77 years, of Tilbury, at University Hospital, London on Thursday, January 4, 2007. Beloved husband of Cordelia "Toby" (née BELAIR.) Loving father of Annette and husband Brian CURTIS. Dearest grandfather of Marie GAUDREAU and spouse Ian KELLY, Ben CURTIS and wife Julie, Jason CURTIS, and great-grandfather of Zachery KELLY, and Cameron and Ryan CURTIS. Predeceased by parents Anthony THIBERT (1977) and Marie (CHARRON) THIBERT (1972.) Dearest brother of the late Margaret CHEVALIER (1989) (Mid-1991,) the late George THIBERT (2003) (Cecile,) Alfred (Edna) THIBERT, the late Leo THIBERT (2001) (Marcella,) Theresa WATSON (Dave-1979,) James (Marcella) THIBERT, all of Tilbury, Marie LEVESQUE of McGregor (Andre-2001.) Dear brother-in-law of Orise TELLIER, the late Agatha CHOUINARD (2005,) Velina SHEEHAN, Jeanne THIBERT, Louise BROSSEAU, Carmelle GAGE. Eugene was owner and operator of Thibert's Abattoir in Tilbury from 1961 until 1983, and was Fire Chief of Tilbury from 1959 to 1992. Eugene was a member of Canadian Association of Fire Chiefs, Ontario Fire Chiefs Association, and Ontario Retirees, and was past president of Kent County Association of Fire Chiefs, and Essex County Association of Fire Chiefs. He was a member of Tilbury Knights of Columbus Third and Fourth Degree. Visitation at Reaume Funeral Home, 6 Canal St. W., Tilbury Saturday from 7-9 p.m., Sunday from 2-5 p.m. and 7-9 p.m. Parish prayers 3 p.m. Sunday. Third and Fourth Degree Knights of Columbus prayers 8: 30 p.m. Sunday. Funeral service from the funeral home Monday, January 8, 2007 at 10 a.m., then to St. Francis Xavier Church, Tilbury for Mass at 10: 30 a.m. Interment at St. Francis Xavier Cemetery. Donations to Saint_Joseph's-Regional Mental Health Care London or Alzheimer Society appreciated.

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THIBODEAU o@ca.on.middlesex_county.london.london_free_press 2007-01-13 published
THIBODEAU, John Thomas
Passed away peacefully after a lengthy illness at Parkwood Hospital on Friday, January 12, 2007, Mr. John Thomas THIBODEAU of London in his 86th year. Beloved husband of Madeleine (MIDGE) THIBODEAU. Loving father of Marie and her husband Gerard BONDY of Pointe Aux Roches, Ontario and son John Jr. THIBODEAU of London. Dear Papa to Jennifer Webb, Kristina and Sylvie BONDY. Survived by his brother Leo THIBODEAU and many nieces and nephews. Predeceased by his siblings, Agatha, Leonard, Hilary, Neil, Elizabeth and Helen. John was a Veteran of World War 2 serving with the Royal Canadian Army (Artillery) and a long time member of the Optimist Club. The family will receive relatives and Friends at Memorial Funeral Home, 1559 Fanshawe Park Rd. E., (east of Highbury) from 2-4 and 7-9 p.m. Monday. The Funeral Mass will be held at St. Andrew The Apostle Roman Catholic Church, 1 Fallons Lane, London on Tuesday, January 16th, 2007 at 11 a.m. Cremation to follow. Those who wish may make memorial contributions to Saint_Joseph's Health Care Foundation -- Veterans Care and comfort Fund.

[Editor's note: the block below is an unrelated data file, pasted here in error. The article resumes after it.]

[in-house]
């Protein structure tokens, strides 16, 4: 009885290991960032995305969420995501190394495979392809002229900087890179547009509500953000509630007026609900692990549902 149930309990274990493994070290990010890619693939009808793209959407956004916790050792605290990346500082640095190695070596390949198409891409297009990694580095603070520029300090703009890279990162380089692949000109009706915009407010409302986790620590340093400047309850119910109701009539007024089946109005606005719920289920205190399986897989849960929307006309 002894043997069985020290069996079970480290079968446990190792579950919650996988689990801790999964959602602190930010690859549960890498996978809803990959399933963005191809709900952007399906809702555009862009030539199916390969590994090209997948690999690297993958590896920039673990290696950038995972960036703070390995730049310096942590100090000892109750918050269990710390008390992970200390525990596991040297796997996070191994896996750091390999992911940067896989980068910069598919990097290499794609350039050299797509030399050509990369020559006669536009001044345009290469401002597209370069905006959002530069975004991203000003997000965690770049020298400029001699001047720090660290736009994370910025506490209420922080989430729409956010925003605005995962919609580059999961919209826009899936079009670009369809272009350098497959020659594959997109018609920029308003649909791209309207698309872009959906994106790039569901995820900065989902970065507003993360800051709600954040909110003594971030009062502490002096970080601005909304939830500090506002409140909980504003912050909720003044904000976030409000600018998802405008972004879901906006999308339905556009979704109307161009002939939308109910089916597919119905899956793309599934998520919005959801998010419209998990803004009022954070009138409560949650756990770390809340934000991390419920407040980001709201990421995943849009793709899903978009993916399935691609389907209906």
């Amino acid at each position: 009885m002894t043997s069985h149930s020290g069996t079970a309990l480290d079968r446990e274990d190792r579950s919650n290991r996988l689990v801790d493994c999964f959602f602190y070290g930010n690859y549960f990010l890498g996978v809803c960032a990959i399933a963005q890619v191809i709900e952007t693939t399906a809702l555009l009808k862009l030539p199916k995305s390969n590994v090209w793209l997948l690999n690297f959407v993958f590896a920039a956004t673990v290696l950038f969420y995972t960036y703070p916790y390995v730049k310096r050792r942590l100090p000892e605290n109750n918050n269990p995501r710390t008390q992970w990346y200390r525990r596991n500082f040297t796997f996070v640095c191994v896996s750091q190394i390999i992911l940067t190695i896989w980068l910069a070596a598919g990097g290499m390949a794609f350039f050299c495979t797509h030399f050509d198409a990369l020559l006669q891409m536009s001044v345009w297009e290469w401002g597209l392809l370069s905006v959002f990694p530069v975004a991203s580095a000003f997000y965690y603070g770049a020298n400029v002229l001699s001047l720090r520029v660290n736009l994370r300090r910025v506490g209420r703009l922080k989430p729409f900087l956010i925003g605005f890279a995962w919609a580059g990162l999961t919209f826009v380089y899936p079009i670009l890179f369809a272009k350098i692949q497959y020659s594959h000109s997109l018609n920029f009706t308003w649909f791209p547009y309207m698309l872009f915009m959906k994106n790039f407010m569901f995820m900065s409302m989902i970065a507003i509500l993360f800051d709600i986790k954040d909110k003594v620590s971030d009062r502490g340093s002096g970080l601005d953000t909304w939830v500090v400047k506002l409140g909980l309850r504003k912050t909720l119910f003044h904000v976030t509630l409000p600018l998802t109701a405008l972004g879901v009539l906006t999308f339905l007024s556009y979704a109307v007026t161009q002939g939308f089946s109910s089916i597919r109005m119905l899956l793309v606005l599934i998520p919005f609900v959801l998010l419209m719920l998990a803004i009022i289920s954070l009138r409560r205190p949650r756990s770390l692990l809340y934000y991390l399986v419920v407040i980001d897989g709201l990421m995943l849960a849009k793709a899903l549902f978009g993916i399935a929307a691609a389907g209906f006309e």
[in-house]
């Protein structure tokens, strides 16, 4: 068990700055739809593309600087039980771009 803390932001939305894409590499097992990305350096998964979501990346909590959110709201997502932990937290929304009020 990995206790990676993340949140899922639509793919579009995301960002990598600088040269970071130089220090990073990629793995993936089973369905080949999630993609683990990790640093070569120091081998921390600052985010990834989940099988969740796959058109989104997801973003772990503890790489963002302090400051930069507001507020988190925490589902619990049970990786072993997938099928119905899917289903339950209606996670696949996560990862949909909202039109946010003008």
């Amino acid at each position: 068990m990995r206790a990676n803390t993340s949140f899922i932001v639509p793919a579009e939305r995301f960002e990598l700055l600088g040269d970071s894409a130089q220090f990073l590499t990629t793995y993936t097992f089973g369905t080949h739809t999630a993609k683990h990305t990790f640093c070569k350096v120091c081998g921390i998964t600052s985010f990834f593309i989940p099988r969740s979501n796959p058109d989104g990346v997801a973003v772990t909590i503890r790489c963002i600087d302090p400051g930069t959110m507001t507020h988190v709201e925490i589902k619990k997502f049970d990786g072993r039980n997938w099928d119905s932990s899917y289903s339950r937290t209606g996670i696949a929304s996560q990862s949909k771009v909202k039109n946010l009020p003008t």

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THIEL o@ca.on.york_county.toronto.globe_and_mail 2007-09-29 published
DEVITT, Joan (née MURRANT)
Peacefully at the McCall Centre for Continuing Care, Toronto, on Thursday, September 27, 2007 in her 85th year. Beloved wife of Michael (Mike). Loving mother of Ann and Brian. She was a proud and devoted Nana to Martin, Marissa and Samantha THIEL. Cherished mother-in-law to Christina CREELMAN and Harald THIEL. Predeceased by her sister, Dorothy. Sister-in-law to Alex SWAINSON and loving aunt to Jill (SWAINSON) and Margaret (CULL.) Her gentle smile and quiet strength will be sadly missed, but her loving spirit will be forever cherished by her family and Friends. The family would like to express their deep gratitude to the staff of the McCall Centre for their outstanding care, support, and attention for both Joan and Mike. Visitation will be held at the Turner and Porter, Butler Chapel, 4933 Dundas Street West, Etobicoke (Dundas and Burnhamthorpe), on Wednesday, October 3rd from 7 p.m. to 9 p.m. A service will be held at the Butler Chapel on Thursday, October 4, 2007 at 11 a.m. If desired, donations to the Alzheimer's Society would be appreciated by the family.